PETALING JAYA: Health Minister Khairy Jamaluddin warned in a TikTok video posted on Wednesday that the government had spent RM6.2 billion in 2020 alone to treat patients with smoking-related complications, and the figure could rise to RM8.8 billion by 2030.
However, the Vape Consumer Association of Malaysia insisted in a press release the same day that vaping is a “safe” alternative to smoking tobacco.
But three out of 60 patients with a history of using e-cigarettes tested by University Malaya Medical Centre researchers between January and November last year showed evidence of E-cigarette or Vaping Use-Associated Lung Injury (Evali).
The researchers warned this will add to tobacco smoking as a serious health concern in the years to come.
Khairy had previously said the cost to treat Evali patients was RM150,000 per person.
As it is, the Malaysian Medical Association said 20,000 people die from smoking-related complications annually, so the numbers will surely rise.
Furthermore, it has been reported the government could suffer RM273 billion in losses annually due to premature deaths from smoking-related complications if nothing is done to wean Malaysians off the habit.
Now, Assoc Prof Dr Nur Amani Tajuddin from Universiti Malaya’s Department of Primary Care Medicine is warning of the dire consequences of vaping.
She said when the lungs are injured as a result of complications caused by vaping, doctors will conduct emergency life-saving procedures, such as a thoracostomy or an effusion. The first procedure releases trapped air between the lung and the chest wall while the second releases water in the lungs.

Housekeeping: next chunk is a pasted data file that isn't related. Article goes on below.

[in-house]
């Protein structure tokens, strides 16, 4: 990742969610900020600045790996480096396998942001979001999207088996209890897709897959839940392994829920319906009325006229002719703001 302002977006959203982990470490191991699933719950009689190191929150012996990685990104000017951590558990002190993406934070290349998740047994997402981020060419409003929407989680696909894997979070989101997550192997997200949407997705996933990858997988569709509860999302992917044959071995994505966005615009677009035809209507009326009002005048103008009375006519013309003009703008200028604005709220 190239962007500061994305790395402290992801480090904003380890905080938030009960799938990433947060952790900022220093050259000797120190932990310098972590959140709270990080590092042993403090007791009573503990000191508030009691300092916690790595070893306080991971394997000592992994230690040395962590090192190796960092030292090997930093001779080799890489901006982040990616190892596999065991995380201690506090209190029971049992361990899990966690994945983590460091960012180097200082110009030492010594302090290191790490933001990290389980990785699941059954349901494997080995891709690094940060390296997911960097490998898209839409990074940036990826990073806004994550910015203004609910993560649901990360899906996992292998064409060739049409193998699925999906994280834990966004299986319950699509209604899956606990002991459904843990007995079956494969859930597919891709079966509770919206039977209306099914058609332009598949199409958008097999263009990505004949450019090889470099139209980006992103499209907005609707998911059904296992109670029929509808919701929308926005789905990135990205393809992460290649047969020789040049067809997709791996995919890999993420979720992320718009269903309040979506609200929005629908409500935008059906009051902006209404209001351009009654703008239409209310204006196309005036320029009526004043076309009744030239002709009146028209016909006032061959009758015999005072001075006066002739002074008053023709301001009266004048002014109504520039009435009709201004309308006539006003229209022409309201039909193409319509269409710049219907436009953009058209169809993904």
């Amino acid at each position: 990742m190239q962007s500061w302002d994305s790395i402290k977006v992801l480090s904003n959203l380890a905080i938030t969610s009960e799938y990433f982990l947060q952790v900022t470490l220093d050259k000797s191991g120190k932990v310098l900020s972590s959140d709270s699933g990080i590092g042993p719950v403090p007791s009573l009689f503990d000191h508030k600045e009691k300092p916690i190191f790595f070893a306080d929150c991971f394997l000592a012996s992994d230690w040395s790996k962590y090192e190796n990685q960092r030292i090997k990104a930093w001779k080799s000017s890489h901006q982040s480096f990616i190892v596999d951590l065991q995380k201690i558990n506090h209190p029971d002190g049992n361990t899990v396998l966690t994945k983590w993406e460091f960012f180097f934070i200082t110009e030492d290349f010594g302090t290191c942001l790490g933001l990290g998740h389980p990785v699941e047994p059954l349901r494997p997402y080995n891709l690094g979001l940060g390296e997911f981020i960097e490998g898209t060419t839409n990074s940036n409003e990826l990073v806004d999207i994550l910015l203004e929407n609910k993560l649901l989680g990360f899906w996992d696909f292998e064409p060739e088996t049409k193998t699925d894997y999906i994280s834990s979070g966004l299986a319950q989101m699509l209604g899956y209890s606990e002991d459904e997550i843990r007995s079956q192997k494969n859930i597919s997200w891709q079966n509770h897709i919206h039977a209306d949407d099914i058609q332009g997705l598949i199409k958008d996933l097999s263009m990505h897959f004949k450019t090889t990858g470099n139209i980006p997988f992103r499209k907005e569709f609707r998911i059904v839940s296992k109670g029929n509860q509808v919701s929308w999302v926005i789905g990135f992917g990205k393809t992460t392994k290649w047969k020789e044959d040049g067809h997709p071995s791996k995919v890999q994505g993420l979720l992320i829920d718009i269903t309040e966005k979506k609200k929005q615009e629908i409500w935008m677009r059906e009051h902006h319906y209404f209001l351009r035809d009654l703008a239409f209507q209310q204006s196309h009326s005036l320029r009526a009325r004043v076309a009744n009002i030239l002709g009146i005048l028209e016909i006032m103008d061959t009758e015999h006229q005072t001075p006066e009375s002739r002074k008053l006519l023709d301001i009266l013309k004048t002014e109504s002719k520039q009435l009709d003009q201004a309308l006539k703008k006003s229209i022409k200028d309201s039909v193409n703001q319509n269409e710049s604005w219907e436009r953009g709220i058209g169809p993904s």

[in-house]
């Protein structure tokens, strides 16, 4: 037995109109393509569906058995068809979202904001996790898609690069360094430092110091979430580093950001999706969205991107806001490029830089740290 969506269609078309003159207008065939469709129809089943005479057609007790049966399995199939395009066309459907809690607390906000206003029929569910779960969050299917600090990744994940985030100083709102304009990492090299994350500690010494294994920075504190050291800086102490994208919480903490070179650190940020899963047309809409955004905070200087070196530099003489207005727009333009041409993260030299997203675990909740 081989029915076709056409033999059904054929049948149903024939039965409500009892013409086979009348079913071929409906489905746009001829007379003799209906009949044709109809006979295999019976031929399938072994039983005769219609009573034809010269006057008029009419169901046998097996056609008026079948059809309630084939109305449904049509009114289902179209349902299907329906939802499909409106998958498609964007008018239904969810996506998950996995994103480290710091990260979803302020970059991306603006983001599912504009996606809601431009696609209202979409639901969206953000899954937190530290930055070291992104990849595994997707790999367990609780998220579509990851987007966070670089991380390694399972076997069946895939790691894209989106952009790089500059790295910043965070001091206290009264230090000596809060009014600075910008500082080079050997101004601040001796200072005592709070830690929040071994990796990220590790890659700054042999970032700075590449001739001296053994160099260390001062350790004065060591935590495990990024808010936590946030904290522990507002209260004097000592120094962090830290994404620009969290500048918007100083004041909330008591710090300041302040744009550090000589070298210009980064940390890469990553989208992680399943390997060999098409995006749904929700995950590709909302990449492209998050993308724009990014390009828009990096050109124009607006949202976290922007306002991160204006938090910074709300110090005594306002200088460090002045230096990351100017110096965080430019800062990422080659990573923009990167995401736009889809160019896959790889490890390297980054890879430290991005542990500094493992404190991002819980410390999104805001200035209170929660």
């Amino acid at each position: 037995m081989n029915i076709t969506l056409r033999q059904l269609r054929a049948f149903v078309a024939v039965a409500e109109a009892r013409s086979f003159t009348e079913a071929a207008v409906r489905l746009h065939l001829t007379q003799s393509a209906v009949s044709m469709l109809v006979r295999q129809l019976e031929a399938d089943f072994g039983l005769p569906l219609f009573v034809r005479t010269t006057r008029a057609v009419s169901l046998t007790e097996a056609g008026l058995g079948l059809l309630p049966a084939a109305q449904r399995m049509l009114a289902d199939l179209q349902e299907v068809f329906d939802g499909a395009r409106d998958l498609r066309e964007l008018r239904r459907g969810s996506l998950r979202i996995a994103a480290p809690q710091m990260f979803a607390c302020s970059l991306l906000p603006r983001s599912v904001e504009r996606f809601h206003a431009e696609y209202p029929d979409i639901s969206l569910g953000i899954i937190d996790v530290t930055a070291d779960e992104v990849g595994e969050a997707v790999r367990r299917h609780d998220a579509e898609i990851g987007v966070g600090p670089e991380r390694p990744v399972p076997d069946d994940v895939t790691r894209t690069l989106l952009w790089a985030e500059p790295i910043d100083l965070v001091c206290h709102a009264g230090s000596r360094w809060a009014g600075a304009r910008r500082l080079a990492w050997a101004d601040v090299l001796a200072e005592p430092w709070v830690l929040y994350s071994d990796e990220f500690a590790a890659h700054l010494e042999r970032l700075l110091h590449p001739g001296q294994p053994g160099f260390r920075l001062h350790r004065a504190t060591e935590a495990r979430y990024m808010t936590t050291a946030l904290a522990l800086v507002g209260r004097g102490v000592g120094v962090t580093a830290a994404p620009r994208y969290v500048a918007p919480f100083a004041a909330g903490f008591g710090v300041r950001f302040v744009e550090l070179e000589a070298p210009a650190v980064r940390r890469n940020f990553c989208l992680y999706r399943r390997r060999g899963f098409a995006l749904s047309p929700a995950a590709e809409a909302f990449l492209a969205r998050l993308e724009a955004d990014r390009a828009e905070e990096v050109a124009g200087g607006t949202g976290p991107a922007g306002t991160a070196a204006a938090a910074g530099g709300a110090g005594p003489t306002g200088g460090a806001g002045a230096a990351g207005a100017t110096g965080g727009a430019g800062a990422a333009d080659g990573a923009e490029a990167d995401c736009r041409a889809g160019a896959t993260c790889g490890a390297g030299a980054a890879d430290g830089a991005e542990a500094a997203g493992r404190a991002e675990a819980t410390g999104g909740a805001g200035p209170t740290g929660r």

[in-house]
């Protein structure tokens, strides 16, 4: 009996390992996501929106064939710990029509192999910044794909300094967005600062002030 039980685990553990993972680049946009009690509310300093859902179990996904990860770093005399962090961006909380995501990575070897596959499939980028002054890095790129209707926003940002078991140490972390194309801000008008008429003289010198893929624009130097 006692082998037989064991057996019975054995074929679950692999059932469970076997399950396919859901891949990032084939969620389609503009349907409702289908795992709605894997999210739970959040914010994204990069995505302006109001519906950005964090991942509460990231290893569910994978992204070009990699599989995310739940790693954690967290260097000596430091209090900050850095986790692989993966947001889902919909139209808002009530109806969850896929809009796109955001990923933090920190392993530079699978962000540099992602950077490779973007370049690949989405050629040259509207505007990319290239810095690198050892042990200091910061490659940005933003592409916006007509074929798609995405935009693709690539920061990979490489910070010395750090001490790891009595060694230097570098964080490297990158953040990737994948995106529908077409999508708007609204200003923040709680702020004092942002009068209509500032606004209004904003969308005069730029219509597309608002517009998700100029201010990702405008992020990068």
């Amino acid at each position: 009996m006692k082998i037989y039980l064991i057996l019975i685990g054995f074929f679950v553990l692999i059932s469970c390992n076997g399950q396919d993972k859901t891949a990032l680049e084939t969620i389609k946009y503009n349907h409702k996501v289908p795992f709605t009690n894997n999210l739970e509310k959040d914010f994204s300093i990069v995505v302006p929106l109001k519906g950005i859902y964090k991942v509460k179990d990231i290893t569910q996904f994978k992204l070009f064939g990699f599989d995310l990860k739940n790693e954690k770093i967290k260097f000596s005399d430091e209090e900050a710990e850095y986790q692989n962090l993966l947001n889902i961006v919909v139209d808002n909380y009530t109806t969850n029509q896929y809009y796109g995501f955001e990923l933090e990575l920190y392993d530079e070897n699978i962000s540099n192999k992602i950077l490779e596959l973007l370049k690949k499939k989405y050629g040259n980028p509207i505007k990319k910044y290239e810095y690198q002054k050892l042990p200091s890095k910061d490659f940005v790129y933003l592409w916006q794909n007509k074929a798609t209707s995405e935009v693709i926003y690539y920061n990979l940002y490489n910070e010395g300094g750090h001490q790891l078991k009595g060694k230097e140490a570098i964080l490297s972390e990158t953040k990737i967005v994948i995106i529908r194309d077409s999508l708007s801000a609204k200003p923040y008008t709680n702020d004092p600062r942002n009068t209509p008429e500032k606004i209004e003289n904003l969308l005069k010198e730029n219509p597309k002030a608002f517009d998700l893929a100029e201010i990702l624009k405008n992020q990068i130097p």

“Evali is still a new medical complication caused to e-cigarette smokers, and the symptoms can overlap with other respiratory illnesses like pneumonia, influenza or Covid-19. Thus, the history of using e-cigarettes is important for the attending doctor to ascertain.
“Awareness on Evali is increasing, and we expect to see more cases of Evali in the next few years,” she told theSun.
Nur Amani warned that the chemicals and ingredients added to e-cigarettes cause damage to the tiny air sacs in the lungs, called alveoli.
“When these tiny sacs are damaged, they will not be able to expand the lungs, thus reducing the exchange of carbon dioxide and oxygen, causing breathing or respiratory problems such as coughing, shallow breathing and fatigue leading to reduced physical activity.
“Vaping can also worsen a patient’s asthma condition and may cause the vaper’s partner or spouse who is exposed to the exhaled chemicals to have uncontrolled asthma.”
Khairy said the Generational Endgame, or Tobacco and Smoking Control Bill, which was tabled on Wednesday for its first reading, can improve the health of the people and reduce health costs to the government.
Adding to this, Nur Amani said: “Regulating vaping will prevent the younger generation from developing many smoking-relating chronic and debilitating diseases such as stroke, ischemic heart disease, diabetes, hypertension and throat, leukaemia, lung, breast, prostate and colorectal cancers.
“Families and communities will also live healthier as they are not exposed to second-hand smoke,” she said.
Nur Amani stressed the sale of vaping products must be controlled as it has contributed to more than 60 cases of e-liquid poisoning among children and toddlers, as young as four months old, as reported by the National Poisons Centre.
“E-liquids are being manufactured easily in Malaysia without tight regulations, and they are adding chemicals indiscriminately and irresponsibly.
“Many sellers declare their product as nicotine-free, when in fact almost 99% of e-liquids contain nicotine, which is the main ingredient needed to ensure addiction to the products,” she said.
E-cigarette or Vaping Use-Associated Lung Injury is a new medical complication caused to e-cigarette smokers. – AMIRUL SYAFIQ MOHD DIN/THESUN